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This tutorial will show you how to seamlessly use React components in your Rhino application. It assumes that you already have some experience with React, the popular JavaScript library for creating web interfaces.

Familiarity with shiny.react, or with packages based on it (shiny.fluent, shiny.blueprint) will be helpful, but it is not a requirement.

Before starting make sure that you have installed:

  1. Rhino 1.4 or later. You can install the latest version with install.packages("rhino").
  2. Node.js v16 or later. You can download the latest version from

Starting off

To start off, let’s initialize a fresh Rhino application. Launch the R console in an empty directory and run:


To use React in Rhino we need to add the shiny.react package to our project dependencies:


Now, there are three steps to add a React component to your Rhino application:

  1. Define the component using JSX.
  2. Declare the component in R.
  3. Use the component in your application.

Let’s go through these steps to add a simple Reveal component to our app.

Defining the component

We will use JSX, a syntax extension for JavaScript, to define our component. Create a Reveal.jsx file in the app/js directory with the following content:

const { useState } = React;

export default function Reveal({ id, children }) {
  const [visible, setVisible] = useState(false);
  return (
    <div id={id}>
      <button type="button" onClick={() => setVisible(!visible)}>
        {visible ? 'Hide' : 'Show'}
      {visible && children}

The Reveal component is just a <div> with the provided ID, and a button which can be used to show or hide its children.

To make this component available for Rhino, we need to register it. Edit the app/js/index.js file like so:

import Reveal from './Reveal';

Rhino.registerReactComponents({ Reveal });

Rhino is a global variable which can be used without any declaration, similar to Shiny. The registerReactComponents() function takes an object mapping component names to their definitions ({ Reveal } is a shorthand for { Reveal: Reveal }).

Lastly, we need to build our JavaScript:


This will create the app/static/js/app.min.js file which will be automatically included by Rhino.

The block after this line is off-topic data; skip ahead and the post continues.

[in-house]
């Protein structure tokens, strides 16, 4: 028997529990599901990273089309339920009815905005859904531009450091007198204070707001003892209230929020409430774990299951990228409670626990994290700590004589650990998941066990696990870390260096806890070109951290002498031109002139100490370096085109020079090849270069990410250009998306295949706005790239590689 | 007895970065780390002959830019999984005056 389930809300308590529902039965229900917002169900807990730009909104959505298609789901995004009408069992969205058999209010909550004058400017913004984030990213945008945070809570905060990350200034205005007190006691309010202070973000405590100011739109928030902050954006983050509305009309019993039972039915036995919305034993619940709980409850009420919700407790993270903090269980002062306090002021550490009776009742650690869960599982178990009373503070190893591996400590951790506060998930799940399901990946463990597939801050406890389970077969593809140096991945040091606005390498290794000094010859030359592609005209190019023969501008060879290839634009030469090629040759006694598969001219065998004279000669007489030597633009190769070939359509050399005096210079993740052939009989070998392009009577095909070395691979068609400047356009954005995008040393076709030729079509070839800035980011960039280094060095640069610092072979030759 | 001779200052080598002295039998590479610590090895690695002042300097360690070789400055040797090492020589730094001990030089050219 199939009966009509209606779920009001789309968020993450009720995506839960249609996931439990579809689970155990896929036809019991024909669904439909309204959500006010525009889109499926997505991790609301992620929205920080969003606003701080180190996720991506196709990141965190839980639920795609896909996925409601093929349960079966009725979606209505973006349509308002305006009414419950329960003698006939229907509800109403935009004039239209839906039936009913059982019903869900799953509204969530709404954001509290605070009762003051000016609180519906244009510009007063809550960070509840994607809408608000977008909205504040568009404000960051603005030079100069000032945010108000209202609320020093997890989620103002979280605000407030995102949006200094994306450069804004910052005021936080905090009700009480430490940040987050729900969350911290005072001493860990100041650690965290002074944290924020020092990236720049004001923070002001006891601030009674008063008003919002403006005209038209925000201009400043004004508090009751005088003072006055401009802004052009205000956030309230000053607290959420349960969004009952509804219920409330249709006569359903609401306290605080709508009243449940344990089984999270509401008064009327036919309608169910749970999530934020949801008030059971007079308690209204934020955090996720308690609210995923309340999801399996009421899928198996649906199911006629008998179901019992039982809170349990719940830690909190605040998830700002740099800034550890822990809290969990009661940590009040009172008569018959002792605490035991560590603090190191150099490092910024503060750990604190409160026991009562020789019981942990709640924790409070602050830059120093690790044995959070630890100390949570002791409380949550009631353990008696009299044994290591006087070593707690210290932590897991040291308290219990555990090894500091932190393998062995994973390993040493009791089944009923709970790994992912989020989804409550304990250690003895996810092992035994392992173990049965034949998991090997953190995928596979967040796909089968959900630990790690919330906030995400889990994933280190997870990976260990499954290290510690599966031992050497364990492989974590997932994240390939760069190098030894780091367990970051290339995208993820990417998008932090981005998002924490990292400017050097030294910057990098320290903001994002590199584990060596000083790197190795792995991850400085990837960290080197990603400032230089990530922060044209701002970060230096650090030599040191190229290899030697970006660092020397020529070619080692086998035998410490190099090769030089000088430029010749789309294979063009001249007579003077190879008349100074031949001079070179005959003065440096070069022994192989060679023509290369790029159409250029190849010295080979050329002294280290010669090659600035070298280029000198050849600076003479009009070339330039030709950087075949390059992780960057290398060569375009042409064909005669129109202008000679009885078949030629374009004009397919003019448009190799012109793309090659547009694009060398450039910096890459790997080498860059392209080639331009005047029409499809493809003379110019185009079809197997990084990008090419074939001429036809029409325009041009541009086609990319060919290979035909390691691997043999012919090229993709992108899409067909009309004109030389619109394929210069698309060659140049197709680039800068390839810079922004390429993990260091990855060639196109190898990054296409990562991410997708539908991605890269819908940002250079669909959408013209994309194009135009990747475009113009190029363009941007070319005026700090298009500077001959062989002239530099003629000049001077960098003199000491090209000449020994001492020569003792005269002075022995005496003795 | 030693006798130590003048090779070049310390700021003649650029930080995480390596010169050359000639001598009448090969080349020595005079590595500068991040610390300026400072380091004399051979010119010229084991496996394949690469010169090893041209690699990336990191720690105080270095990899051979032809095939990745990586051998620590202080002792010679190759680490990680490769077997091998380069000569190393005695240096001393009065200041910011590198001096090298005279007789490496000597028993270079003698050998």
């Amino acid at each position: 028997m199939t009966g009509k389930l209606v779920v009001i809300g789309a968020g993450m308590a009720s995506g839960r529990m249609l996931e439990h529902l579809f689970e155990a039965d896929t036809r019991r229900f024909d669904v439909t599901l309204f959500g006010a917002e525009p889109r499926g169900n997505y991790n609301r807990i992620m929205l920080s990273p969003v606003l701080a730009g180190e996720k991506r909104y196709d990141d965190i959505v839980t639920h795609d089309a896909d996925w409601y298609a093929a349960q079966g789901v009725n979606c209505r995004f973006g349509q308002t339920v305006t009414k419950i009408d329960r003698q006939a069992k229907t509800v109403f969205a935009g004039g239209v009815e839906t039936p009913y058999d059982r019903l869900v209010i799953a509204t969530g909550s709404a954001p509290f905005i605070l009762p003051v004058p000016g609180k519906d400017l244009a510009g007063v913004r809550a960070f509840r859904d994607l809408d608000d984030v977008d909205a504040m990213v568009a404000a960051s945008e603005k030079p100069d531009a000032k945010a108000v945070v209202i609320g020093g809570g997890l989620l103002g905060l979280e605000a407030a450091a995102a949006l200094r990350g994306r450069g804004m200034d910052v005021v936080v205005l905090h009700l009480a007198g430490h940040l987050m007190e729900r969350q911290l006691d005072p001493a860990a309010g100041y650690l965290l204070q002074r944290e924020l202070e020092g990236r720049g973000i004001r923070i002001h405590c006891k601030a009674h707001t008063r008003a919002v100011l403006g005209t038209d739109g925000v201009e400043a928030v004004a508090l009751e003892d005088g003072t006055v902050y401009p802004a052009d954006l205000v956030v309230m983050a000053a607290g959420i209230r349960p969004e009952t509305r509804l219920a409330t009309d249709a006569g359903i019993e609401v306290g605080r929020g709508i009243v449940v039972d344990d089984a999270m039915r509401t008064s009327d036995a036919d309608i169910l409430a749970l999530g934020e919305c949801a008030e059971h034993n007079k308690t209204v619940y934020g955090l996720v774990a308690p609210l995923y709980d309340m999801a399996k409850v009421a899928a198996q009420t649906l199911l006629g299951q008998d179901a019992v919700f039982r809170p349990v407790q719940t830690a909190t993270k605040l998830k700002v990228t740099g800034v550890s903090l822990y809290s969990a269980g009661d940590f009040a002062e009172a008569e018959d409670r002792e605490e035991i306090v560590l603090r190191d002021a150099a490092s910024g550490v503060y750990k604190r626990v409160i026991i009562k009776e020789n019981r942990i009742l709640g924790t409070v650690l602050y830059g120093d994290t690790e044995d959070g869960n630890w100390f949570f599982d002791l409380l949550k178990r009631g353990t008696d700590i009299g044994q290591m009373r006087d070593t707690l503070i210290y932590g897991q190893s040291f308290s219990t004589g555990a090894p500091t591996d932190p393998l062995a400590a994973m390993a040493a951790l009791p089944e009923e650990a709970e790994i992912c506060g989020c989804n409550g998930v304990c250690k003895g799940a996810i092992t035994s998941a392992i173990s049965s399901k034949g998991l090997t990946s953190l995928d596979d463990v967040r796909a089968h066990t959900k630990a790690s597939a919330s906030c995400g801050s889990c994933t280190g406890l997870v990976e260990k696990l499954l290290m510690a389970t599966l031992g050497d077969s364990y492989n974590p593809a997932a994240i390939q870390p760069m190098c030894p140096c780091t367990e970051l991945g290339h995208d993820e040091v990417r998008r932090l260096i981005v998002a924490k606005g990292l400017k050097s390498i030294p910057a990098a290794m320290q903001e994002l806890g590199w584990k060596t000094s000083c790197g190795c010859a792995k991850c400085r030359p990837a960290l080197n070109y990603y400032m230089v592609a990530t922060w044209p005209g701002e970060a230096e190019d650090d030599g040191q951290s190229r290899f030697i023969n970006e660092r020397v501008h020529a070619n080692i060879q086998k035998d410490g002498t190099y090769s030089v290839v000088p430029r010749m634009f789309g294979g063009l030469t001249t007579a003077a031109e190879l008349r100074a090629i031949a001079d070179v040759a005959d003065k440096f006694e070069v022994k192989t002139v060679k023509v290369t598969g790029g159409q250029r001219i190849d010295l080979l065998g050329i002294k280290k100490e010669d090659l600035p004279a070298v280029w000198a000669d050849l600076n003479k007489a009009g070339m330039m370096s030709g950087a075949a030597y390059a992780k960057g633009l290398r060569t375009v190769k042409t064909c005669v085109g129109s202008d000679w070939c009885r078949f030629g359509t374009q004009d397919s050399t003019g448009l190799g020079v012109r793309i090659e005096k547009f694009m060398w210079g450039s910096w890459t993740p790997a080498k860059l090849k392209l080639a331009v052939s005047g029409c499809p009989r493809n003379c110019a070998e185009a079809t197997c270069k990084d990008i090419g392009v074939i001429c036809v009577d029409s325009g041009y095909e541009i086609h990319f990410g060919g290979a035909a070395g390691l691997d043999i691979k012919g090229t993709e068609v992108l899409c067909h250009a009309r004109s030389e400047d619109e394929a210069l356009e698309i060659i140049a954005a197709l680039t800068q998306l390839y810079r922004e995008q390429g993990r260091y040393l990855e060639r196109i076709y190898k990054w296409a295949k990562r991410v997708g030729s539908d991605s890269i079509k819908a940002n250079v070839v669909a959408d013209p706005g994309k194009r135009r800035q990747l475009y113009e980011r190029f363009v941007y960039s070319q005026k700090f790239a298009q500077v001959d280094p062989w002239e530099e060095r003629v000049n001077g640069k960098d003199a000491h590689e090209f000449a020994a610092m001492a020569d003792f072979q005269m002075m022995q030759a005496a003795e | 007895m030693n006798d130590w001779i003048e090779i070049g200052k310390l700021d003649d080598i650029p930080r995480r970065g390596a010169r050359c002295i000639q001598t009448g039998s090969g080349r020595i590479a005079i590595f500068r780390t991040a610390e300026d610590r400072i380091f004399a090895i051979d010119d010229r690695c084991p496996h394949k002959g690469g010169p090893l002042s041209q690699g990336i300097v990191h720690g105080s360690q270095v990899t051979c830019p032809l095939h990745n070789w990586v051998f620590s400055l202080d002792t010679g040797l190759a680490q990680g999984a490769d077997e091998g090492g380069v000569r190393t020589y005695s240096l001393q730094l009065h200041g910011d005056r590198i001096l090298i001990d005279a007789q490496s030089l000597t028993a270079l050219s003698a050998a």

Declaring the component

Declaring the component simply means creating a function which will allow us to use the component in R. Let’s create a new react.R file in the app/view directory:


#' @export
Reveal <- react_component("Reveal")

The name passed to rhino::react_component() has to match the name used in the call to registerReactComponents() in the previous step.

Using the component

Let’s use our Reveal component to wrap the entire UI of our application. Edit the app/main.R file like so:

  shiny[bootstrapPage, div, moduleServer, NS, renderUI, tags, uiOutput],
  app/view/react[Reveal], # Import the component.

#' @export
ui <- function(id) {
  ns <- NS(id)
    # Use the component.
      # Named arguments become props.
      id = ns("reveal"),
      # Unnamed arguments become children.

#' @export
server <- function(id) {
  moduleServer(id, function(input, output, session) {
    output$message <- renderUI({
        style = "display: flex; justify-content: center; align-items: center; height: 100vh;",
          tags$a("Check out Rhino docs!", href = "")

Reveal is a function representing our component. Named arguments will be passed to the component as props, while unnamed arguments will become its children.

The return value of the Reveal function is a shiny.tag object. It can be used in the UI definition of your application, or rendered dynamically using either shiny::renderUI() or shiny.react::renderReact(). This object behaves much like vanilla Shiny components and can be freely mixed with them, as the example illustrates.

We can now run the application and see our component in action:


Testing the component

As a bonus, let’s write a Cypress end-to-end test to check if our component works as expected. Edit the tests/cypress/e2e/ file as follows:

describe('app', () => {
  beforeEach(() => {

  it('works with React components', () => {
    cy.get('#app-reveal button').click();
    cy.get('#app-reveal').contains('Check out Rhino docs!');

This code tells Cypress to click the button found in the element with ID #app-reveal, and then to verify that it contains a Check out Rhino docs! string. To run this test we can use:


You can learn more about Cypress tests in our Tutorial: Write end-to-end tests with Cypress.


After this tutorial you should know how to add React components to your Rhino application. To get a deeper understanding of the underlying mechanism, take a look at shiny.react tutorial.